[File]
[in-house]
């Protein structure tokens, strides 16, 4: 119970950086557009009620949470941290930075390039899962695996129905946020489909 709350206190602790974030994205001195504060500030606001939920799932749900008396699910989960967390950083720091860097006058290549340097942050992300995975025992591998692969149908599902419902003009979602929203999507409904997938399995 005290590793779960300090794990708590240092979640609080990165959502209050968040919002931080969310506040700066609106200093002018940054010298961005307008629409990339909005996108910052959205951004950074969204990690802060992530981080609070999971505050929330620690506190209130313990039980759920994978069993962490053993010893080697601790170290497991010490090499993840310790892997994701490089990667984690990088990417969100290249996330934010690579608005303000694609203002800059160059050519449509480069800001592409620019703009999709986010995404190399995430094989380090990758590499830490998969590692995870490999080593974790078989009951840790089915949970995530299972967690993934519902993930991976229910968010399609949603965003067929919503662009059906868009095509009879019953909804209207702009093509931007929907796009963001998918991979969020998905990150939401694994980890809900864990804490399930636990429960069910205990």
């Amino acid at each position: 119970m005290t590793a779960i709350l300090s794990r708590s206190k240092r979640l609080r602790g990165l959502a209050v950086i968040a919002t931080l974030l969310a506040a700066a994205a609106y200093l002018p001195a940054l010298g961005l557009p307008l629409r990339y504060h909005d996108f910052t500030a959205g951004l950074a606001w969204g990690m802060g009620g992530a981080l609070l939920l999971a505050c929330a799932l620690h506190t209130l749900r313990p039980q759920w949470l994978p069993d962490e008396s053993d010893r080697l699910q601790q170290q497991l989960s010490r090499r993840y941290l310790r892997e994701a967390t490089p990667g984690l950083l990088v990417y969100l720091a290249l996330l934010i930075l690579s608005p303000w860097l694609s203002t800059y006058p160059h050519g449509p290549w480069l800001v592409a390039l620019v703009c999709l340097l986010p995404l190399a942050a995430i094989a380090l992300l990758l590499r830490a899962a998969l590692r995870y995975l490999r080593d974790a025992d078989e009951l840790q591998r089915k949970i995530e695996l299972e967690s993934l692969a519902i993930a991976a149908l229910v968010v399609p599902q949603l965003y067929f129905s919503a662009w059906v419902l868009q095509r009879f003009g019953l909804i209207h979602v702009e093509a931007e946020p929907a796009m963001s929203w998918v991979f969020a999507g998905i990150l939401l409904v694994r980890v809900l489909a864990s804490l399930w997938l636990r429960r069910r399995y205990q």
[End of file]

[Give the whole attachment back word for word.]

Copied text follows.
[in-house]
């Protein structure tokens, strides 16, 4: 119970950086557009009620949470941290930075390039899962695996129905946020489909 709350206190602790974030994205001195504060500030606001939920799932749900008396699910989960967390950083720091860097006058290549340097942050992300995975025992591998692969149908599902419902003009979602929203999507409904997938399995 005290590793779960300090794990708590240092979640609080990165959502209050968040919002931080969310506040700066609106200093002018940054010298961005307008629409990339909005996108910052959205951004950074969204990690802060992530981080609070999971505050929330620690506190209130313990039980759920994978069993962490053993010893080697601790170290497991010490090499993840310790892997994701490089990667984690990088990417969100290249996330934010690579608005303000694609203002800059160059050519449509480069800001592409620019703009999709986010995404190399995430094989380090990758590499830490998969590692995870490999080593974790078989009951840790089915949970995530299972967690993934519902993930991976229910968010399609949603965003067929919503662009059906868009095509009879019953909804209207702009093509931007929907796009963001998918991979969020998905990150939401694994980890809900864990804490399930636990429960069910205990």
């Amino acid at each position: 119970m005290t590793a779960i709350l300090s794990r708590s206190k240092r979640l609080r602790g990165l959502a209050v950086i968040a919002t931080l974030l969310a506040a700066a994205a609106y200093l002018p001195a940054l010298g961005l557009p307008l629409r990339y504060h909005d996108f910052t500030a959205g951004l950074a606001w969204g990690m802060g009620g992530a981080l609070l939920l999971a505050c929330a799932l620690h506190t209130l749900r313990p039980q759920w949470l994978p069993d962490e008396s053993d010893r080697l699910q601790q170290q497991l989960s010490r090499r993840y941290l310790r892997e994701a967390t490089p990667g984690l950083l990088v990417y969100l720091a290249l996330l934010i930075l690579s608005p303000w860097l694609s203002t800059y006058p160059h050519g449509p290549w480069l800001v592409a390039l620019v703009c999709l340097l986010p995404l190399a942050a995430i094989a380090l992300l990758l590499r830490a899962a998969l590692r995870y995975l490999r080593d974790a025992d078989e009951l840790q591998r089915k949970i995530e695996l299972e967690s993934l692969a519902i993930a991976a149908l229910v968010v399609p599902q949603l965003y067929f129905s919503a662009w059906v419902l868009q095509r009879f003009g019953l909804i209207h979602v702009e093509a931007e946020p929907a796009m963001s929203w998918v991979f969020a999507g998905i990150l939401l409904v694994r980890v809900l489909a864990s804490l399930w997938l636990r429960r069910r399995y205990q």